Olivarius worked as Vice President - Strategy at Computer Memories Inc. and in the Mergers & Acquisitions departments of Morgan Stanley and Goldman Sachs. She served as a legal and financial advisor to Perot Systems, when she devised software licensing contracts that became widely adopted throughout the industry, and then became the head the corporate practice of Shearman & Sterling in Washington D.C.
At McAllister Olivarius, she has she has represented victims of sexual harassment against major banks, hedge funds, companies, law firms, and universities in the US and UK. Publicly reported cases include the wrongful suspension of Professor Wendy Purcell, formerly vice-chancellor of Plymouth University; representing Nefertiti Takla and Kristen Glasgow against UCLA concerning the actions of Professor Gabriel Piterberg of the University of California, Los Angeles (UCLA) concerning the actions of Professor Gabriel Piterberg; Catherine Mayer against Time magazine; Monica Morrison against the University of Miami; and a group of professors and students at the University of Rochester for a hostile work environment and retaliation concerning the behavior of Professor Florian Jaeger. Two of the plaintiffs in the University of Rochester case, Celeste Kidd and Jessica Cantlon, were named "Persons of the Year" by Time magazine in its cover story "Silence Breakers" in 2017. In 2017, the British academic journal Nature named Olivarius as one of "Nature's 10" people who mattered in science because of her work fighting sexual harassment at universities.
Olivarius and her law firm have also represented victims of non-consensual pornography and other internet-based privacy violations, including YouTube personality Chrissy Chambers in a precedent-setting revenge porn case against her former partner. For her work on this issue, Olivarius was invited in 2017 to deliver a talk at a TEDx conference, "Revenge Porn: The Naked Truth."
In January 2011, Olivarius joined with US lawyer Jeff Anderson in creating a trans-Atlantic litigation practice, AO Advocates, which focuses on representing survivors of historic childhood sexual abuse in the UK. In 2012 she delivered a keynote speech on this topic to a meeting of the Association of Child Abuse Lawyers in London, the leading UK practitioners in this area. AO Advocates now has over 60 cases representing survivors of childhood sexual abuse. In 2015, the British High Court ruled in a case brought by AO Advocates that the liability of the Jehovah's Witnesses extended to sexual assault committed by low-level officials known as "ministerial servants," an important ruling for survivors of institutional abuse generally. AO Advocates is also handling a group of cases relating to abuse at the former Shirley Oaks children's home in London, where hundreds of children were subjected to sexual, mental, and physical abuse over a 30-year period by doctors, teachers, priests, sports coaches, and other authority figures.
Since 2011, McAllister Olivarius has received annual accreditation from the Law Society of England and Wales' Lexcel programme in recognition of the high quality of its management. The Lexcel assessor ranked the firm's practice management in the top 2.5% of all British law firms.
In July 2017, McAllister Olivarius made the news for its work in a case dealing with adoption discrimination. A British-born Sikh couple were advised by their local adoption agency not to apply because the only children available were white, meaning they would be refused. Because of its broader importance, the case is being funded by the UK Equality and Human Rights Commission.
While an undergraduate at Yale in the early 1970s, Olivarius coined the phrase "date rape" and publicized it through a series of talks at the college, where the new term "sexual harassment" was also being seriously explored.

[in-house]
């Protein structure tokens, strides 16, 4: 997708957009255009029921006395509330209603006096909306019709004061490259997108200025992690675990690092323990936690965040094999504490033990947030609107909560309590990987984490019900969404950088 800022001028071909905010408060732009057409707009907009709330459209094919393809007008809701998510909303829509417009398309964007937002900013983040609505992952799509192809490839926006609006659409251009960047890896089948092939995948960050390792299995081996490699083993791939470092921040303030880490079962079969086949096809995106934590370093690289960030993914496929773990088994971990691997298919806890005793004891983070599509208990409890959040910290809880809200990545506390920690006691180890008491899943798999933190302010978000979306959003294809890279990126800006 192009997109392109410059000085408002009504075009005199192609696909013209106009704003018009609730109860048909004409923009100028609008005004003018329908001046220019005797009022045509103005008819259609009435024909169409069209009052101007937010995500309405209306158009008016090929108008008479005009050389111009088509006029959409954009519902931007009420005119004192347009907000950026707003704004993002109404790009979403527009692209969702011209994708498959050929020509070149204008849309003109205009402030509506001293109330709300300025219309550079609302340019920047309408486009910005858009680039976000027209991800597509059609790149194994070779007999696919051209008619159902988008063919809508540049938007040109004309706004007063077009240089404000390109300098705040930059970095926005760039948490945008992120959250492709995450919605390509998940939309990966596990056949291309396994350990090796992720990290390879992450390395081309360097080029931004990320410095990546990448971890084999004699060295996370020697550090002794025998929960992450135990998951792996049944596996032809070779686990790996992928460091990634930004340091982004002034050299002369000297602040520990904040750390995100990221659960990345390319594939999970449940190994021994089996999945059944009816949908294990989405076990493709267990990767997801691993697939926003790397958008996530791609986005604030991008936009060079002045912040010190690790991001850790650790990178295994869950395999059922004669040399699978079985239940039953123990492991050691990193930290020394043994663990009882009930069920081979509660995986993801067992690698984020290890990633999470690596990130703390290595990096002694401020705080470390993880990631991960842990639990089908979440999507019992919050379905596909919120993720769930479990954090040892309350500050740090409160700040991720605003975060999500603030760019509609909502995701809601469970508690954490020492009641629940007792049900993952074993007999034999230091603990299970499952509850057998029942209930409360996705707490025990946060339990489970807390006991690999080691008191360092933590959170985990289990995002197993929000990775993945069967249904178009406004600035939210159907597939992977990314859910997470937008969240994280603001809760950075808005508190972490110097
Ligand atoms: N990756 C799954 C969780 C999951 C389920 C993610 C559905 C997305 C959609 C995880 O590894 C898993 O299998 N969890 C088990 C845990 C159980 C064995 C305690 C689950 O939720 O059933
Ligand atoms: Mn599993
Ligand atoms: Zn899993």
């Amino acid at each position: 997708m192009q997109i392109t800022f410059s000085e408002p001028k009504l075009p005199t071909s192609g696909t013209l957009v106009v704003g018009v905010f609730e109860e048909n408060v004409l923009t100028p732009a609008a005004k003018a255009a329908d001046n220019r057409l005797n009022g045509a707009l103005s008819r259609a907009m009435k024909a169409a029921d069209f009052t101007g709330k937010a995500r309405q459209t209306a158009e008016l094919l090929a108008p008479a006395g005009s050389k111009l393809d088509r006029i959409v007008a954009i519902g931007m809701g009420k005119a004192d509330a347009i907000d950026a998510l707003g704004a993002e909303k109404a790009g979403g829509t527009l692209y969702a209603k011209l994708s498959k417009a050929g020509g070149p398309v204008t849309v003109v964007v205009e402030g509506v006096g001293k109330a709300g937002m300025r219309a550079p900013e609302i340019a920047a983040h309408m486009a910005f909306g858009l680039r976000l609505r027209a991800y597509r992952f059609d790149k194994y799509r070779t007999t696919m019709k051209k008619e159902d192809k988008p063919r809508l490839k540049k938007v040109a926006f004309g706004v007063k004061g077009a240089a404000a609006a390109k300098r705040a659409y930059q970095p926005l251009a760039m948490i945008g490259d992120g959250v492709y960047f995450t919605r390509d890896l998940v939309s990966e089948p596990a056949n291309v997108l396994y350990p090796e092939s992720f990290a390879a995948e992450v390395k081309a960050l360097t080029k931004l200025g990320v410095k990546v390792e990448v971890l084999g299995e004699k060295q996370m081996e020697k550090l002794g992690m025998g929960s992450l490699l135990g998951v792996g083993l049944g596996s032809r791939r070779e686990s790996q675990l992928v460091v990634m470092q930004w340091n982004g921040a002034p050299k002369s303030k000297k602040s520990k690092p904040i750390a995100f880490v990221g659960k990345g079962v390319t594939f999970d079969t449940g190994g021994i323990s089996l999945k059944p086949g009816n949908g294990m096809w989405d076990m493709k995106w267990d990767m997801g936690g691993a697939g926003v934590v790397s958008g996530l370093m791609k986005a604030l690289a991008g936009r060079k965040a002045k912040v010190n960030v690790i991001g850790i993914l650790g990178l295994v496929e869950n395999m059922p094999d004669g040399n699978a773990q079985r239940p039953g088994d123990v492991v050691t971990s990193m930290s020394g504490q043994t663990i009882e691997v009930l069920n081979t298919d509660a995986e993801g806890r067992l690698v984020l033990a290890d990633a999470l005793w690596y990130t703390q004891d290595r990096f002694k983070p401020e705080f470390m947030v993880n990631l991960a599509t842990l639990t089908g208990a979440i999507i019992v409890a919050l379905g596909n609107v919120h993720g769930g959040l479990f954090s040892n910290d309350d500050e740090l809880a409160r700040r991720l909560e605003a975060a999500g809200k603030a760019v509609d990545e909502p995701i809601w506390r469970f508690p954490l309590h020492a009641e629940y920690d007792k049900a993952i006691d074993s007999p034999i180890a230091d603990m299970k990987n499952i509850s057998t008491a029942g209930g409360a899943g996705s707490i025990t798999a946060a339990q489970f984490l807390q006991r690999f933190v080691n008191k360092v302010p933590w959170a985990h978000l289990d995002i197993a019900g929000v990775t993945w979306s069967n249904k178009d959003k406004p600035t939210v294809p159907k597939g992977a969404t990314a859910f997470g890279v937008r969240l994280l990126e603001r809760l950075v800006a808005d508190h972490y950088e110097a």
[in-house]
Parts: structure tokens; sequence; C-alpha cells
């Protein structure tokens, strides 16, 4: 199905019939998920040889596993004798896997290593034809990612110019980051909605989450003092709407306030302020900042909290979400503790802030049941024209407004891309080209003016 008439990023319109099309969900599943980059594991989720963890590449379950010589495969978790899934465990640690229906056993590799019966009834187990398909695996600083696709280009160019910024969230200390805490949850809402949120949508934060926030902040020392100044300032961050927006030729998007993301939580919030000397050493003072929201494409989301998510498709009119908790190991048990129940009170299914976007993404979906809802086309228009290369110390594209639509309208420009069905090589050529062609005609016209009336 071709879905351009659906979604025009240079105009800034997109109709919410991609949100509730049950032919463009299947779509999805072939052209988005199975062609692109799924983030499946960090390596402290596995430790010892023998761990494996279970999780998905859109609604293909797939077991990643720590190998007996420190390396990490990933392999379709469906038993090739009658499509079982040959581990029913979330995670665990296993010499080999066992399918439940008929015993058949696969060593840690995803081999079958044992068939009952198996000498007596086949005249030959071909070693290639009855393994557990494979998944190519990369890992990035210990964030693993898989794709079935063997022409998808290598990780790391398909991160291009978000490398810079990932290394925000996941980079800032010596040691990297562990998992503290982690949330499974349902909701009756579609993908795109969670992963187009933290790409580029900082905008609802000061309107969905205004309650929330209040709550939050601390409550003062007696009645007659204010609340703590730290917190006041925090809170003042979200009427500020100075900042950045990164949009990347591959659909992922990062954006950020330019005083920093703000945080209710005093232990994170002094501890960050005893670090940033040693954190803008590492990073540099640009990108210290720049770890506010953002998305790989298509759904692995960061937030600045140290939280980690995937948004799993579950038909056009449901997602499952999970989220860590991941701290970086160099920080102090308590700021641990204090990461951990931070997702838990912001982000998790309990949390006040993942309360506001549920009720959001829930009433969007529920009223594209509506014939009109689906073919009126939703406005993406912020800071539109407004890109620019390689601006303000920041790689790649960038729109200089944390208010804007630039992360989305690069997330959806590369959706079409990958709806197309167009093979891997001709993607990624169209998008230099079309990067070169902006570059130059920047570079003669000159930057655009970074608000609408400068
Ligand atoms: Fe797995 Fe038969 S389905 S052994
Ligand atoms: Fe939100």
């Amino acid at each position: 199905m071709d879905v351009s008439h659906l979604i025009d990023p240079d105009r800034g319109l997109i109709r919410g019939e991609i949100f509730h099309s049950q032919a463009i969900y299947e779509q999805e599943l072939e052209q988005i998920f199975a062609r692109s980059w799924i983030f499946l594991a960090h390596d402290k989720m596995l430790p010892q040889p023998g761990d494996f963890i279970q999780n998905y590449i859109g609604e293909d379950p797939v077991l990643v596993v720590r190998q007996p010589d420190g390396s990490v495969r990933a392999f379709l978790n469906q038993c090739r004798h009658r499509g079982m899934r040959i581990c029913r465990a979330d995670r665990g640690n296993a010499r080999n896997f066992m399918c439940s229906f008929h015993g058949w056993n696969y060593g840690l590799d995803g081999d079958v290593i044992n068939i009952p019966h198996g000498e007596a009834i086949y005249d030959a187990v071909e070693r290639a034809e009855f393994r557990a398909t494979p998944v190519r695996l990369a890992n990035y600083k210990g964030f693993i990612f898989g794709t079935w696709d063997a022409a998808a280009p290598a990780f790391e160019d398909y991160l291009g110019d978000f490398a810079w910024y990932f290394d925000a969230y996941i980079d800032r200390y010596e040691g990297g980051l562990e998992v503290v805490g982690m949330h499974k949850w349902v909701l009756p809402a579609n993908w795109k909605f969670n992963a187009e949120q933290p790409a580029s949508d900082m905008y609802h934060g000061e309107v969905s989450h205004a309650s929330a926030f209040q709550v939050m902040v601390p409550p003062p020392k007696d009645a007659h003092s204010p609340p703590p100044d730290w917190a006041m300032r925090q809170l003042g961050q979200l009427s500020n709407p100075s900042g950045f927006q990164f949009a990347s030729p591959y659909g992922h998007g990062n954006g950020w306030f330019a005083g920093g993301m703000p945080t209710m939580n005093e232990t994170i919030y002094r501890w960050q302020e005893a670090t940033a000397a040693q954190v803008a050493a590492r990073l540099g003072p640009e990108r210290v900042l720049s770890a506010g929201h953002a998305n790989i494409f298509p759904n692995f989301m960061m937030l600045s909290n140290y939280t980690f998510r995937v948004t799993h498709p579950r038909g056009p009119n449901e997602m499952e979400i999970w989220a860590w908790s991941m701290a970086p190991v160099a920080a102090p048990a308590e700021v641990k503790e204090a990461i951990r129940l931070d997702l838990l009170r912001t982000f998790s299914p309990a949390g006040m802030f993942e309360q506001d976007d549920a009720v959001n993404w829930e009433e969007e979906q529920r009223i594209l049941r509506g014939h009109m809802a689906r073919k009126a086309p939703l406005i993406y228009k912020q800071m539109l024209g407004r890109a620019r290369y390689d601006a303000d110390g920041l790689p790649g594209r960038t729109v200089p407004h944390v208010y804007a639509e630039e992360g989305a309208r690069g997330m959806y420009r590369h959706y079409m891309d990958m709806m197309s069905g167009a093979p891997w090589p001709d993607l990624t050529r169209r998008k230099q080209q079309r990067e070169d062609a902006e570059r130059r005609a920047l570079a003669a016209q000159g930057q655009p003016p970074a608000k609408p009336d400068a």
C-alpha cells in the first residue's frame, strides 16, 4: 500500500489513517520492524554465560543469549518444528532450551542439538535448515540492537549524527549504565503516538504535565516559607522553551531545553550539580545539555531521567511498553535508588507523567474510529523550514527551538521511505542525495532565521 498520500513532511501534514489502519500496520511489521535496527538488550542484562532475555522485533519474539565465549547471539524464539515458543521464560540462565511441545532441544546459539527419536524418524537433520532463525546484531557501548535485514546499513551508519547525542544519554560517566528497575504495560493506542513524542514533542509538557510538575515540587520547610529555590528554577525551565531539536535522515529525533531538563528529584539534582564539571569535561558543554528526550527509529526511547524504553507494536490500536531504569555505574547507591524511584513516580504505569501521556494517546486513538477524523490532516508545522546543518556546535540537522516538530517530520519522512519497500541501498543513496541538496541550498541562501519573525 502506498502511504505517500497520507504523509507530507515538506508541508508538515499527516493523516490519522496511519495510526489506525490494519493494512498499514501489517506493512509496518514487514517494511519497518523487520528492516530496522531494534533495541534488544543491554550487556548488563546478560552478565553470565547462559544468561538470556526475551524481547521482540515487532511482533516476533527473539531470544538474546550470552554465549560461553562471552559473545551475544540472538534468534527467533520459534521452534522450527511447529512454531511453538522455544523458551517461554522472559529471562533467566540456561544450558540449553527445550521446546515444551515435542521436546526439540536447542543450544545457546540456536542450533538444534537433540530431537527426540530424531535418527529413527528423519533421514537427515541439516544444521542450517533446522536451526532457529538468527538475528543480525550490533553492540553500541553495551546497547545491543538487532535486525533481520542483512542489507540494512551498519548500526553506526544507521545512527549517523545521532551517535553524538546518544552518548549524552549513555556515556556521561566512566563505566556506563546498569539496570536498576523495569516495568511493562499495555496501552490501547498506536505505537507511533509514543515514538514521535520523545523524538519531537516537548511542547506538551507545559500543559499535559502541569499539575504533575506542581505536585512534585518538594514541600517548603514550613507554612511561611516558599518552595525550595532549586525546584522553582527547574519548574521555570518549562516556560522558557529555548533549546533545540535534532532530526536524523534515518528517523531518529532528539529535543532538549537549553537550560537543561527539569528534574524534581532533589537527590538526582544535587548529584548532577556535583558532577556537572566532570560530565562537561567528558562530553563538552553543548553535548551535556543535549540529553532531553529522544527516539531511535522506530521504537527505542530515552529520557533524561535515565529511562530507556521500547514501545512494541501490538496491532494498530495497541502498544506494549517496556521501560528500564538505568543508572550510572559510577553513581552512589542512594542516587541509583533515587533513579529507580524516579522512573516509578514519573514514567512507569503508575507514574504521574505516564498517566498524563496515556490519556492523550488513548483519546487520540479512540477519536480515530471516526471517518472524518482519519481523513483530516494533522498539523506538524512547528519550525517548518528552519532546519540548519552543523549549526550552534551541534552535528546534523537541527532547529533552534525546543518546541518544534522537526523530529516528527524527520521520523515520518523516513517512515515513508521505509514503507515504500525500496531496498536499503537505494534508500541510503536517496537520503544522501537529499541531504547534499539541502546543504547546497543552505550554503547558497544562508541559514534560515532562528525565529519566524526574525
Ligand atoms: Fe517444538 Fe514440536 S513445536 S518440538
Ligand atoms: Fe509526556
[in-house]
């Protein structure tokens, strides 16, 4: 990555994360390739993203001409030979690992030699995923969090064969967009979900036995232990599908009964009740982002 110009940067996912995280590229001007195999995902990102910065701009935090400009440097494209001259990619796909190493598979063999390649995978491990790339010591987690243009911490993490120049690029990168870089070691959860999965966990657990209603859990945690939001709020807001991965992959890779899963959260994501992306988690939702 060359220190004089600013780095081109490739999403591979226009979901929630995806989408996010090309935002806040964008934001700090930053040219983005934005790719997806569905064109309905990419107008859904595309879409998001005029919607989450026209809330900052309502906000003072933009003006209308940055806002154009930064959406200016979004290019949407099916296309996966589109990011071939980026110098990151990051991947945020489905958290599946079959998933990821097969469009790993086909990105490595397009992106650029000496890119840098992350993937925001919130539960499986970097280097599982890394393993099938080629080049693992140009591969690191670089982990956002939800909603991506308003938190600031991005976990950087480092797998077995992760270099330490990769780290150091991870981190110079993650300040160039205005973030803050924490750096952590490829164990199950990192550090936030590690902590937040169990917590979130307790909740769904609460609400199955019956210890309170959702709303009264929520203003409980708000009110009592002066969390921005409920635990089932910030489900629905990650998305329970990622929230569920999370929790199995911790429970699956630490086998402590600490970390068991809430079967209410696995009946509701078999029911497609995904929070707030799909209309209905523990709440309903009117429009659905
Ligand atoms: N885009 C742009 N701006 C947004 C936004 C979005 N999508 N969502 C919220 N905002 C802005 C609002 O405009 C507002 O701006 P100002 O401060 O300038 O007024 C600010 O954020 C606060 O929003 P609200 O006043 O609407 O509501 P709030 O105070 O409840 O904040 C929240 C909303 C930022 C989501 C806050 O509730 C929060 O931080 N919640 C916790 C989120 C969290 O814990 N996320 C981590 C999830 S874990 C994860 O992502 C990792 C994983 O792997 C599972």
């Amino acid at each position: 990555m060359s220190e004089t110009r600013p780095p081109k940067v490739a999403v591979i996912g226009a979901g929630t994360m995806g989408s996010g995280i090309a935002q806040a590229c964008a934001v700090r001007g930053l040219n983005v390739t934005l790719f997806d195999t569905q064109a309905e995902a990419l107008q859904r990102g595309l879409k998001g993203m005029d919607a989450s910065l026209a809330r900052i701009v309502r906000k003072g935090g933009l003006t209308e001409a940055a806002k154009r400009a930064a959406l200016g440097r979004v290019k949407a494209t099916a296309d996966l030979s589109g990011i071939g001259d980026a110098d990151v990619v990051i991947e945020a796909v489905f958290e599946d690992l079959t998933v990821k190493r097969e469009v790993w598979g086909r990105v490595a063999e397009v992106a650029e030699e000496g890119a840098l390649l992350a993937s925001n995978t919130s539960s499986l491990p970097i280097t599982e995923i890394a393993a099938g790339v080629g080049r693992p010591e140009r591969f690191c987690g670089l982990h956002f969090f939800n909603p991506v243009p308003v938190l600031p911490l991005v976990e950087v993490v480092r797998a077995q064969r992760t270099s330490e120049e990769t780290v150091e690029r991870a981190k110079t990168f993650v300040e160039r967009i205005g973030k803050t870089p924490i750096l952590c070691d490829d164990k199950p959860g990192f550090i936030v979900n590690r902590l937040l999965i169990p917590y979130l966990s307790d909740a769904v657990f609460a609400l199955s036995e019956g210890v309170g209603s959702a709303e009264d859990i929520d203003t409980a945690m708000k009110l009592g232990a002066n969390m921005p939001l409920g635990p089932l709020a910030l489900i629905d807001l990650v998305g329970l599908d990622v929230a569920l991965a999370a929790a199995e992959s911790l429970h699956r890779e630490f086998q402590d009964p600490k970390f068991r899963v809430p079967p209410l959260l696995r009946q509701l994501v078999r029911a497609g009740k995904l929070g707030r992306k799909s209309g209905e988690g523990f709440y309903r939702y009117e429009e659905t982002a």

Olivarius advised Nelson Mandela about gender-based inequalities, including child marriage, female genital mutilation, human trafficking, and high rates of female illiteracy. She encouraged him to understand rape as a form of war crime, an idea that has gained traction among legal scholars and war crimes tribunals. For this work, she was introduced by Mandela to a dinner gathering of dignitaries and Rhodes Scholars in Cape Town in February 2003 as "a lawyer who has advised me well and who has courageously advanced the cause of justice, and improved life opportunities, for hundreds of millions of women, blacks and disadvantaged worldwide." She also advised him as he was considering creation of The Elders, an independent group of global leaders who work to advance peace and human rights.
In 2004, Olivarius founded the Rhodes Project, a research institute devoted to developing one of the largest-ever comprehensive studies of high-achieving women and how gender shapes successful women's professional careers, life choices, and struggles with the gender gap. The project has collected, through multiple surveys and hundreds of hours of interviews, extensive data on the more than one thousand women who have received a Rhodes Scholarship since 1977, when women first became eligible. Preliminary results of the study have been presented at Rhodes House at Oxford University and at a research colloquium at the Women's Studies Research Center at Brandeis University.
Olivarius served on the boards of openDemocracy, a global internet-based hub for the exchange of ideas, and Autistica, which funds scientific research into autism. She is a member and former board member of Women Moving Millions, an organization of women that have pledged $1 million or more help women and girls. In 2016, she spoke on "gender lens" investing and philanthropy at an international conference in Reykjavik, Iceland, on "100 Years of Women's Civil Rights." She is a founding member of the Women's Equality Party in the UK.
Olivarius has presented her research and work at the University of East London, Oxford Human Rights Hub, and The Cambridge Union. She published an article on the judicial philosophy of Supreme Court Justice Hugo L. Black, and more recently a scholarly overview of sexual assault and Title IX in the academy. She has contributed op-eds to publications including the Financial Times,Huffington Post, and The Telegraph.